Lower back pain is common and can be quite debilitating. That’s why people frequently turn to a chiropractor for help. A new study from the University of Bern in Switzerland suggests that may not be worth the effort.
The investigators divided 104 people with low back pain between two groups. One group received usual medical care, including pain relievers such as acetaminophen or diclofenac. The other group was given spinal manipulation in addition to usual care. Patients in both groups had similar reductions in pain and took similar amounts of painkillers. No difference was apparent after 6 months either. The investigators concluded, “SMT [spinal manipulative therapy] is unlikely to result in relevant early pain reduction in patients with acute low back pain.”
[Annals of the Rheumatic Diseases, Sept., 2009]

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  1. I had spinal decompression done here in Canada, shortly after a work related injury.. It was very expensive. I had 14 treatments done. I did not have very much relief from this, as I later stopped going due to a car accident I was in… I got a refund back from the remainder of the balance.
    I am now seeing a chiropractor, who is by far more trained than the people who worked at this clinic.. He is not adjusting me though , he is helping me with other stuff… I have improved with exercises that he has given me to do at home… I am now taking Certo for my pain :) and it has helped so much.. My pain is now slowly going away… Thanks to this wonderful site… I am managing now….. Annie

  2. This must have been a “trumped up” study. My chiropractors over the years have managed my periodic back pain miraculously. Only when I recently injured my back in a way to cause chips off the disc to land on my sciatic nerve was microsurgery needed to remove the chips. My chiro advised me early on after the injury that something was going on (xrays did not reveal the chips) that he could not help me with.

  3. I feel my life was saved by my chiropractor, it took some time but I can walk today. My daughter in law with pinched nerve radiating down into and numbing her foot, was helped by her treatments.
    It is better than relying on pain medication which can cause such problems.

  4. This study does not represent all techniques used by “chiropractors.” My chiropractor is also a kinesiologist and a nutritionist. His help for my lower back pain involves a great deal more than “spinal manipulation.” He explains what he is doing and why it works. It does work. But I must work, too, by doing the prescribed exercises, and in some cases by changing nutritional practice.

  5. As indicated by the comments above, Tell it to the thousands of people who have used successfully used chiropractors to relieve back pain. My sister-in-law is one of them.

  6. I agree that many studies are too generalized. Spinal problems are like snowflakes, hardly two are alike and I would say hard to compare and treat equally. Just as chiropractic care is individualized just like medical treatment. No two doctors approach things in identical ways.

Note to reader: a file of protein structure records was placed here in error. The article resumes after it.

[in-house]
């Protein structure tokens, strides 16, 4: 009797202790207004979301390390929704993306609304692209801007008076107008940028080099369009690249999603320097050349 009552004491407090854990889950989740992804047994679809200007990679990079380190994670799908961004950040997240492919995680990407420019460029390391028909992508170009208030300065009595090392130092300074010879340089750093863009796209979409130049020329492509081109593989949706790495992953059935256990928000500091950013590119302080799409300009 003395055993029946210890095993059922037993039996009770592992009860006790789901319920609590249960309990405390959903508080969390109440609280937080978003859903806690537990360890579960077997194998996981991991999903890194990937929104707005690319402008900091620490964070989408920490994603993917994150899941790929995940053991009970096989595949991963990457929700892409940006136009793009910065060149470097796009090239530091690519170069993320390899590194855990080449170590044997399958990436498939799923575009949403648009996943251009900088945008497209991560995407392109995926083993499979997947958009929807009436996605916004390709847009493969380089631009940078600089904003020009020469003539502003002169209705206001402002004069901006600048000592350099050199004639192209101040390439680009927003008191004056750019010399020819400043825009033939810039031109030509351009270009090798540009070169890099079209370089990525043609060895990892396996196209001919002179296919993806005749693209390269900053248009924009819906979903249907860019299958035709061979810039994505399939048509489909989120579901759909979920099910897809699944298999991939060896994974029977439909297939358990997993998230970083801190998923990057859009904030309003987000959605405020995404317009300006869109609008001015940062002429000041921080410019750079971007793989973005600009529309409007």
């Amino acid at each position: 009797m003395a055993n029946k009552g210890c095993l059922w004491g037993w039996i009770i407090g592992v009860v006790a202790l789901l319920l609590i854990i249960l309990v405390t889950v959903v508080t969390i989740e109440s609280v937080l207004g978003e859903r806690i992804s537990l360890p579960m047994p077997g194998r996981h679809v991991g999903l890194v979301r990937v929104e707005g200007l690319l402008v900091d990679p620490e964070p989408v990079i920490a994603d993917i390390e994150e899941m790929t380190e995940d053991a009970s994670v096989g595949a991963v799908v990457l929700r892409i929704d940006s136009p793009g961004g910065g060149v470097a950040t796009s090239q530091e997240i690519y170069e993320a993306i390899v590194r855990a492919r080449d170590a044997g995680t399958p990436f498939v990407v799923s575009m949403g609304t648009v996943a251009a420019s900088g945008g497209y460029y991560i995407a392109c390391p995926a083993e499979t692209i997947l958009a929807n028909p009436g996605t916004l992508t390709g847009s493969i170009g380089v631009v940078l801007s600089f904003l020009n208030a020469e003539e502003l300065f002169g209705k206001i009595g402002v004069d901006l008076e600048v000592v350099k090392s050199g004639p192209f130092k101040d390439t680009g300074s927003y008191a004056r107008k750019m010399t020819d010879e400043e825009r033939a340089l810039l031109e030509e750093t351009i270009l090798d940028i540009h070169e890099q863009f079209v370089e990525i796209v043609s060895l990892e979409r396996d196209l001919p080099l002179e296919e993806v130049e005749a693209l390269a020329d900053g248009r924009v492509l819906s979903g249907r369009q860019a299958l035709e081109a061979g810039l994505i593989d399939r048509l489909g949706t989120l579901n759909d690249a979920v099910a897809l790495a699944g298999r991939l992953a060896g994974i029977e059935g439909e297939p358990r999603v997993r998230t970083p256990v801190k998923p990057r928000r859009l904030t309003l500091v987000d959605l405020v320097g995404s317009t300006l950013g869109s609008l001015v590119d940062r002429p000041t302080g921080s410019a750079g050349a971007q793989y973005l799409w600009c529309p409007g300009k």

7. I had sciatic pain in my left hip frequently for approx 40 years after helping to lift a patient out of a car. Many years of various treatments, i.e. physical therapy, injections, muscle relaxants, OTC meds, etc. gave little relief.
    My daughter urged me to see a chiropractor but having been an orthopedic nurse I was leery. After only a couple treatments I saw a significant difference in the pain! I occasionally get the pain after heavy lifting, unusual positions, etc but it goes away in a short time. I would certainly recommend chiropractic care. If one practitioner doesn’t work, try someone else.

  8. I don’t believe it. There are too many ways in which this study could have been manipulated to reflect the biases of the study designers. The conclusion appears to be subjective, so I’ll offer my own experiences. My lower back problems were significantly helped by chiropractic manipulation.

  9. I think overly-generalized “conclusions” like those from this so-called “study” are pretty useless and somewhat misleading and irresponsible. Results from treatments, including alternative therapy approaches such as chiropractic, should be viewed and evaluated on a case by case basis.
    In my experience, chiropractic care produced positive results where “traditional” methodology, including pain relievers and standard physical therapy, failed almost completely to produce positive results, in this particular case. The circumstances are as follows. I had sustained a serious back injury after slipping on a wet apartment building stairway and falling down the stairs landing on my back on the metal stairs, the impact causing the intense low back injury (nothing broken and minor disk involvement).
    Three months of traditional applied physical therapy and pain relievers, produced virtually no positive results or recovery other than the temporary relief of hot packs and the pain medication, and resulting in perhaps 5% sustained recovery level. I switched to chiropractic care, which included muscle work and focused manipulation, progressively, as appropriate. Within six weeks of beginning treatment I was at a 90% recovery level, and was soon after able to return to most activities.
    To infer that both therapies produced the same results would be ridiculous.

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